Here's a seen-with-my-own-eyes scene: A large 12-person van pulls up, with a guy decently dressed driving. He jumps out and starts barking orders. He opens the back door, and takes out 'outfits' and signs proclaiming destitution, pain and suffering. He hands out the 'outfits' (including humps, eye patches, arm slings and I AM NOT KIDDING - a rabbit!!!!) and tell them which blocks are 'theirs' and to respect each other's turf and what time time me at 'the usual pick-up'. Then he reminds them that they owe him HIS CUT! They start shuffling off to the pedestrian malls, and snag a few handouts in the next half block. I am still standing there, with my mouth agape. The driver turns around, tells me to Fuck Off (I haven't said a word!) and drives off.

Don't give money to bums. There are tons of places where there is assistance for food, water or coffee, and sleeping areas. If you want to hand them something, give them your doggy bag from dinner or lunch.

Thanks for posting this on a place where many people will read it, Amy. It's a HUGE PROBLEM in urban areas. The more $$$$ people give, the more 'bums' there are.

Christie

I met a woman who catsat in my neighborhood. She was homeless but drove a big Cadillac. When I talked to her, and learned more about her, I realized that she was schizophrenic (with probably a variety of other mental health issues) and that her great aunt or someone had left the car to her when she died. That car was all that she had in the world. When she wasn't catsitting, she slept/lived in it. So on the outside, she looked very elegant driving around in her Cadillac, but on the inside, she was poor, homeless, and quite crazy. Anyway, sometimes (as you well know), things aren't always as they seem. [I love your blog and am a longtime reader.]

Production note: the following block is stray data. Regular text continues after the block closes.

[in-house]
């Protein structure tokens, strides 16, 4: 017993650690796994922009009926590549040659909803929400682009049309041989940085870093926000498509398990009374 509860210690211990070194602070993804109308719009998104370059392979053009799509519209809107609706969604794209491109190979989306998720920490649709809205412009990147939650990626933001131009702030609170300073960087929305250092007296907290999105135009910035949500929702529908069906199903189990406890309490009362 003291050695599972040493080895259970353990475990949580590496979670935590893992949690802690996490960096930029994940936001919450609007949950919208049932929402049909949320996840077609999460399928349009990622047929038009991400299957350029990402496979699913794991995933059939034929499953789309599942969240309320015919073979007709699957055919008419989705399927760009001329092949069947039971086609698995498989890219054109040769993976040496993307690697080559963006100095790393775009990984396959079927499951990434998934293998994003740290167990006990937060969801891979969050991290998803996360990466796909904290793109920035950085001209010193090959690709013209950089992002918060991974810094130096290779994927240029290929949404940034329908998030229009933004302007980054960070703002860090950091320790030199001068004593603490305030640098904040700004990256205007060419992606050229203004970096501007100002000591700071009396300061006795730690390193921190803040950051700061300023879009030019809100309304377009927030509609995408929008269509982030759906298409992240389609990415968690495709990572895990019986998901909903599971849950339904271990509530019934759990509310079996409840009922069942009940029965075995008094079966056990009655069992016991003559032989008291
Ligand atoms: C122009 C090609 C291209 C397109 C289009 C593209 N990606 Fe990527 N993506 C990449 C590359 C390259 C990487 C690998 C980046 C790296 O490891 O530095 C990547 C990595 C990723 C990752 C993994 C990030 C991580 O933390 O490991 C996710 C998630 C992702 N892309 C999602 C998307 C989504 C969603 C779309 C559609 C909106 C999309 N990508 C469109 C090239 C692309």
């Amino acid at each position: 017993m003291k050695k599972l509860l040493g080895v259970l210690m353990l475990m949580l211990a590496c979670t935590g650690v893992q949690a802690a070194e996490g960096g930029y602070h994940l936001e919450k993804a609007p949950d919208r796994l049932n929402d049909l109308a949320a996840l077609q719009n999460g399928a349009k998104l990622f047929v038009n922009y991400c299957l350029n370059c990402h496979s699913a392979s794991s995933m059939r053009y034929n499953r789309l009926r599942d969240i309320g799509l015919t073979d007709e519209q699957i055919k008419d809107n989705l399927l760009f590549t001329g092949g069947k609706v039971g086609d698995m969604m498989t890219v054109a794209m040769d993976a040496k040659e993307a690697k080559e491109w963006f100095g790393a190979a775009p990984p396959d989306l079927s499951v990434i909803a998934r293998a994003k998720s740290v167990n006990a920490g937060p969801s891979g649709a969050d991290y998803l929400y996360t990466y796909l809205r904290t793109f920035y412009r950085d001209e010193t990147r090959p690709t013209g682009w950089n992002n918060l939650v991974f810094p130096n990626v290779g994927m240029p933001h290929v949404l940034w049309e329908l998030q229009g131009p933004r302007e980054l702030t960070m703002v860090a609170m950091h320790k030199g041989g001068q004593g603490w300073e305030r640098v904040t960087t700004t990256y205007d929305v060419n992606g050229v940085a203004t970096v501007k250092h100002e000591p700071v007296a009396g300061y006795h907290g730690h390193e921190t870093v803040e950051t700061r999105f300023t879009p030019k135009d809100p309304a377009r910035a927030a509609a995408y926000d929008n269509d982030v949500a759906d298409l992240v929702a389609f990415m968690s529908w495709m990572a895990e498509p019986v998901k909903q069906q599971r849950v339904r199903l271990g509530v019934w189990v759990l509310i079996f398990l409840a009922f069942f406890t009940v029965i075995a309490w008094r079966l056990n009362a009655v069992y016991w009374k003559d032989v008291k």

amber

I work at a very small church... we don't have extra money to give to sob stories, but luckily there is a single phone call people can make to reach several agencies at once. I give that out instead. Usually I get hung up on before I get the number out. I now also carry this around with me for random strangers.

AND. I'm lucky to live in a smallish city with a very low crime rate and comparitavly few homeless people... although the shelters are always too full. But around here, everyone knows the homeless guys who live downtown. Natives of the town know their names, their stories, and where they beg. I give money or food to them. except one guy. There is this one guy who bikes around my neighborhood. He broke into my garage to steal my bike. He was quite nice about it... carefully turned the lawnmower on it's side, careful not to scratch my husband's car, and chose my bike over my husband's presumably because it looked like the least-expesive one. I see him... riding on my bike... in my neighborhood. I wouldn't be so mad about it, would have chalked it up to helping out a real homeless guy, except gas prices are freaking high and I never go farther than 3 miles so no I have to save up for a new bike. Which is tough when you are shelling out so much for gas in the mean time. bah.

But I still give to the other guys. and I volunteer.

Sadie

While I agree with the majority of commenters that it's a true fucking shame that scam artists have made so many of us think twice before helping someone who professes a need, I agree with Angie more. Honestly, who the hell am I to dictate to a perfect stranger what should be done with the money I give them? Who the hell am I to decide for another person that they should have a Happy Meal from McDonalds instead of the pack of Camel Lights they really want? All I'm saying is, if you have that attitude, then don't give anything to beggars and your problem is solved: you didn't contribute to some "bum's" addiction. Good for you.

Me? I will put what I can afford to give into the hand of whomever asks, if I've got something to give. It's not up to me what they do with it, and I'll never feel like an asshole for snubbing someone who really needed help, as I stroll past with a $150 haircut.